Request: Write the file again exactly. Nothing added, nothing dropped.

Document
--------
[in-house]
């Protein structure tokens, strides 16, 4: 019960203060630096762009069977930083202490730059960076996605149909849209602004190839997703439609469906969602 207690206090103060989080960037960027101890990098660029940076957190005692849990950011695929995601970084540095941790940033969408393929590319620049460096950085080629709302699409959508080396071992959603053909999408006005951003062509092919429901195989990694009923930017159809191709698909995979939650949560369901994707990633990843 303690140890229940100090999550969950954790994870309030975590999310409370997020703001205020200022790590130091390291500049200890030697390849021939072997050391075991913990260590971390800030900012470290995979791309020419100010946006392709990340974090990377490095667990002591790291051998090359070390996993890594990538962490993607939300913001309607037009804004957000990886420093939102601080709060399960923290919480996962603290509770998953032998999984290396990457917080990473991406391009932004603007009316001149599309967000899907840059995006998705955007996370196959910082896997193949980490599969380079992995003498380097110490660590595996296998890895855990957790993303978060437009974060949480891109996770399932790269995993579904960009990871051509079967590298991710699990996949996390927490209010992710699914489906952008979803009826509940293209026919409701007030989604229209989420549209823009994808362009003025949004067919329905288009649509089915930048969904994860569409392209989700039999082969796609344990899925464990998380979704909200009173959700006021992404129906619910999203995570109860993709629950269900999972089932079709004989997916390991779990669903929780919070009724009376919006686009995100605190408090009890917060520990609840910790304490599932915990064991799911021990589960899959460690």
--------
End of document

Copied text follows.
[in-house]
């Protein structure tokens, strides 16, 4: 019960203060630096762009069977930083202490730059960076996605149909849209602004190839997703439609469906969602 207690206090103060989080960037960027101890990098660029940076957190005692849990950011695929995601970084540095941790940033969408393929590319620049460096950085080629709302699409959508080396071992959603053909999408006005951003062509092919429901195989990694009923930017159809191709698909995979939650949560369901994707990633990843 303690140890229940100090999550969950954790994870309030975590999310409370997020703001205020200022790590130091390291500049200890030697390849021939072997050391075991913990260590971390800030900012470290995979791309020419100010946006392709990340974090990377490095667990002591790291051998090359070390996993890594990538962490993607939300913001309607037009804004957000990886420093939102601080709060399960923290919480996962603290509770998953032998999984290396990457917080990473991406391009932004603007009316001149599309967000899907840059995006998705955007996370196959910082896997193949980490599969380079992995003498380097110490660590595996296998890895855990957790993303978060437009974060949480891109996770399932790269995993579904960009990871051509079967590298991710699990996949996390927490209010992710699914489906952008979803009826509940293209026919409701007030989604229209989420549209823009994808362009003025949004067919329905288009649509089915930048969904994860569409392209989700039999082969796609344990899925464990998380979704909200009173959700006021992404129906619910999203995570109860993709629950269900999972089932079709004989997916390991779990669903929780919070009724009376919006686009995100605190408090009890917060520990609840910790304490599932915990064991799911021990589960899959460690």